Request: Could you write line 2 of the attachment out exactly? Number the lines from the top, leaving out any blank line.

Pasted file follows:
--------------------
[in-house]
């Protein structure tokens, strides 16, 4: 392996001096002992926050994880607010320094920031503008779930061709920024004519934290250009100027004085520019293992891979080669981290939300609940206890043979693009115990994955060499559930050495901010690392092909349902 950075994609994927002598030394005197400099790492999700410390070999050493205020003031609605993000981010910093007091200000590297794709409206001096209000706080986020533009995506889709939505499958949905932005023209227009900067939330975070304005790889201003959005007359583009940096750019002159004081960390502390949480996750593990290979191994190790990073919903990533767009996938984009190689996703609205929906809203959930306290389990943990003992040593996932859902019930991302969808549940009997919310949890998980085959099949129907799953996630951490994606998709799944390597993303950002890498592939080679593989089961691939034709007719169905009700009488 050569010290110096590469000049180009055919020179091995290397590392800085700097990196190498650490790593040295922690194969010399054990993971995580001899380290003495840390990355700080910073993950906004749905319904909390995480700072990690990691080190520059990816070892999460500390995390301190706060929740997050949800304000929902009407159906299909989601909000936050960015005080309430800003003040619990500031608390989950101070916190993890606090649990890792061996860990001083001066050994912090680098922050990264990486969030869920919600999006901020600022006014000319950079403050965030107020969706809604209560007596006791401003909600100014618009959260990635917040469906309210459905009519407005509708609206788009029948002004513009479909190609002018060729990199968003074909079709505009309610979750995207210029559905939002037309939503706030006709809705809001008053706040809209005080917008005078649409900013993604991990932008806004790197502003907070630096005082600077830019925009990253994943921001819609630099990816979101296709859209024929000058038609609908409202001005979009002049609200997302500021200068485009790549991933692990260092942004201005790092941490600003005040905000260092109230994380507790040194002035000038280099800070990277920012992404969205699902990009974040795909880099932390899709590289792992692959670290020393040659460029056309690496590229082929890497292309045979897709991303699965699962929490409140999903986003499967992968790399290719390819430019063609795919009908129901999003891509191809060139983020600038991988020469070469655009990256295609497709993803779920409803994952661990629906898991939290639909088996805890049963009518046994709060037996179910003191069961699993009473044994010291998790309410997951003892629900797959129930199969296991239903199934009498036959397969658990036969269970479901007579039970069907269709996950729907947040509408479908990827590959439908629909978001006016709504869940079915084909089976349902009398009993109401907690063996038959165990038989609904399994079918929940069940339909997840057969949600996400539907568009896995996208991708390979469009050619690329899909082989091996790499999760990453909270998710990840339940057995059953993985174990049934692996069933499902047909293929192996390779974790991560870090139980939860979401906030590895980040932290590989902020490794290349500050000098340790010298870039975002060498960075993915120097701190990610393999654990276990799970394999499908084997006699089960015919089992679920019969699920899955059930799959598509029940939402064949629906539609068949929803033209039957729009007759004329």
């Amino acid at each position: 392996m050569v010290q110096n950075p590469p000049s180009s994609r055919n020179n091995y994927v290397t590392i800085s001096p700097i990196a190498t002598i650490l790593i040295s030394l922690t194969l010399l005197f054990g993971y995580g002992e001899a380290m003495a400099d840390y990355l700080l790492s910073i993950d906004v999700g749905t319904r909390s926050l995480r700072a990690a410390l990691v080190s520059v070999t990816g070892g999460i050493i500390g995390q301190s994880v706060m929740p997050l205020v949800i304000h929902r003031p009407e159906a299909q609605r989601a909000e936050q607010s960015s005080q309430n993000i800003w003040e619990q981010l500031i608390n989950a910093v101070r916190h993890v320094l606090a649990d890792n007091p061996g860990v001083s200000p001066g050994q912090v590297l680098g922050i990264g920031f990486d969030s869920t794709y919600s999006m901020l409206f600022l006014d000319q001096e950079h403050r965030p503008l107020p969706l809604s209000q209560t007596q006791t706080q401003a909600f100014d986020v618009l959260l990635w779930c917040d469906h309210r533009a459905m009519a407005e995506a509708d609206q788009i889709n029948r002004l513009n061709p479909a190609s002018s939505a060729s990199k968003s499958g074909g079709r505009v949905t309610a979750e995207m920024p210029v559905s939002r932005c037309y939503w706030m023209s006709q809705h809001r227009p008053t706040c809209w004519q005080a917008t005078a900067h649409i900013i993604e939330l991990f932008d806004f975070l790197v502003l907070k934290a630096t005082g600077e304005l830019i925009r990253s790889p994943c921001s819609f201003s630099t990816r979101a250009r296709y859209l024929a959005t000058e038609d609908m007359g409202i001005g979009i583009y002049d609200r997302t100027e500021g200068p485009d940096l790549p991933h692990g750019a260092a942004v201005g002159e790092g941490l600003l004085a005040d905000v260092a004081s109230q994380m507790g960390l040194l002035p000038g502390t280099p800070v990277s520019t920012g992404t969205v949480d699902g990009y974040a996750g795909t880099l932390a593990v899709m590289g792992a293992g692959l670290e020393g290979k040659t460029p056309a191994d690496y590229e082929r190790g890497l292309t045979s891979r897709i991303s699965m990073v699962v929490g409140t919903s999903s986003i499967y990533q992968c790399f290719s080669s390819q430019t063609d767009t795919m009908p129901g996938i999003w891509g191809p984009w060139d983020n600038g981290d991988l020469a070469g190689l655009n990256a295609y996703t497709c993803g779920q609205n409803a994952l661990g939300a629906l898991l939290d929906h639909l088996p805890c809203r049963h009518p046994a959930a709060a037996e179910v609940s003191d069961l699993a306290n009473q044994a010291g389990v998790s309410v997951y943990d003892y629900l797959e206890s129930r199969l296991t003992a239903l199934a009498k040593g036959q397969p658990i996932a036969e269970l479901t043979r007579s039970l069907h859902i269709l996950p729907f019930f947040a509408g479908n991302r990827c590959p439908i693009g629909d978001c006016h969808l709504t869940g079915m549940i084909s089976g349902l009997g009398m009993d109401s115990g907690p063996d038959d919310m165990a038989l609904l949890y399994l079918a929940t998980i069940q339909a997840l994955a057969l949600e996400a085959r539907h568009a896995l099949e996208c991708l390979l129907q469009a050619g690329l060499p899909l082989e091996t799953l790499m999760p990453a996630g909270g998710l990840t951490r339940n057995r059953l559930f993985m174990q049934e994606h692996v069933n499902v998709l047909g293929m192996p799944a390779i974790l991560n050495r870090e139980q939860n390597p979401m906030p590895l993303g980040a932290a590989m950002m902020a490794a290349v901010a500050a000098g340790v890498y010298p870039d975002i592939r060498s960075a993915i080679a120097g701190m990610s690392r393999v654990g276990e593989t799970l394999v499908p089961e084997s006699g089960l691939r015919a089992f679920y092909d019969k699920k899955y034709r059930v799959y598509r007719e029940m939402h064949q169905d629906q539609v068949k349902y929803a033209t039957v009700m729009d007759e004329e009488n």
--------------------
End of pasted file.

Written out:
């Protein structure tokens, strides 16, 4: 392996001096002992926050994880607010320094920031503008779930061709920024004519934290250009100027004085520019293992891979080669981290939300609940206890043979693009115990994955060499559930050495901010690392092909349902 950075994609994927002598030394005197400099790492999700410390070999050493205020003031609605993000981010910093007091200000590297794709409206001096209000706080986020533009995506889709939505499958949905932005023209227009900067939330975070304005790889201003959005007359583009940096750019002159004081960390502390949480996750593990290979191994190790990073919903990533767009996938984009190689996703609205929906809203959930306290389990943990003992040593996932859902019930991302969808549940009997919310949890998980085959099949129907799953996630951490994606998709799944390597993303950002890498592939080679593989089961691939034709007719169905009700009488 050569010290110096590469000049180009055919020179091995290397590392800085700097990196190498650490790593040295922690194969010399054990993971995580001899380290003495840390990355700080910073993950906004749905319904909390995480700072990690990691080190520059990816070892999460500390995390301190706060929740997050949800304000929902009407159906299909989601909000936050960015005080309430800003003040619990500031608390989950101070916190993890606090649990890792061996860990001083001066050994912090680098922050990264990486969030869920919600999006901020600022006014000319950079403050965030107020969706809604209560007596006791401003909600100014618009959260990635917040469906309210459905009519407005509708609206788009029948002004513009479909190609002018060729990199968003074909079709505009309610979750995207210029559905939002037309939503706030006709809705809001008053706040809209005080917008005078649409900013993604991990932008806004790197502003907070630096005082600077830019925009990253994943921001819609630099990816979101296709859209024929000058038609609908409202001005979009002049609200997302500021200068485009790549991933692990260092942004201005790092941490600003005040905000260092109230994380507790040194002035000038280099800070990277920012992404969205699902990009974040795909880099932390899709590289792992692959670290020393040659460029056309690496590229082929890497292309045979897709991303699965699962929490409140999903986003499967992968790399290719390819430019063609795919009908129901999003891509191809060139983020600038991988020469070469655009990256295609497709993803779920409803994952661990629906898991939290639909088996805890049963009518046994709060037996179910003191069961699993009473044994010291998790309410997951003892629900797959129930199969296991239903199934009498036959397969658990036969269970479901007579039970069907269709996950729907947040509408479908990827590959439908629909978001006016709504869940079915084909089976349902009398009993109401907690063996038959165990038989609904399994079918929940069940339909997840057969949600996400539907568009896995996208991708390979469009050619690329899909082989091996790499999760990453909270998710990840339940057995059953993985174990049934692996069933499902047909293929192996390779974790991560870090139980939860979401906030590895980040932290590989902020490794290349500050000098340790010298870039975002060498960075993915120097701190990610393999654990276990799970394999499908084997006699089960015919089992679920019969699920899955059930799959598509029940939402064949629906539609068949929803033209039957729009007759004329």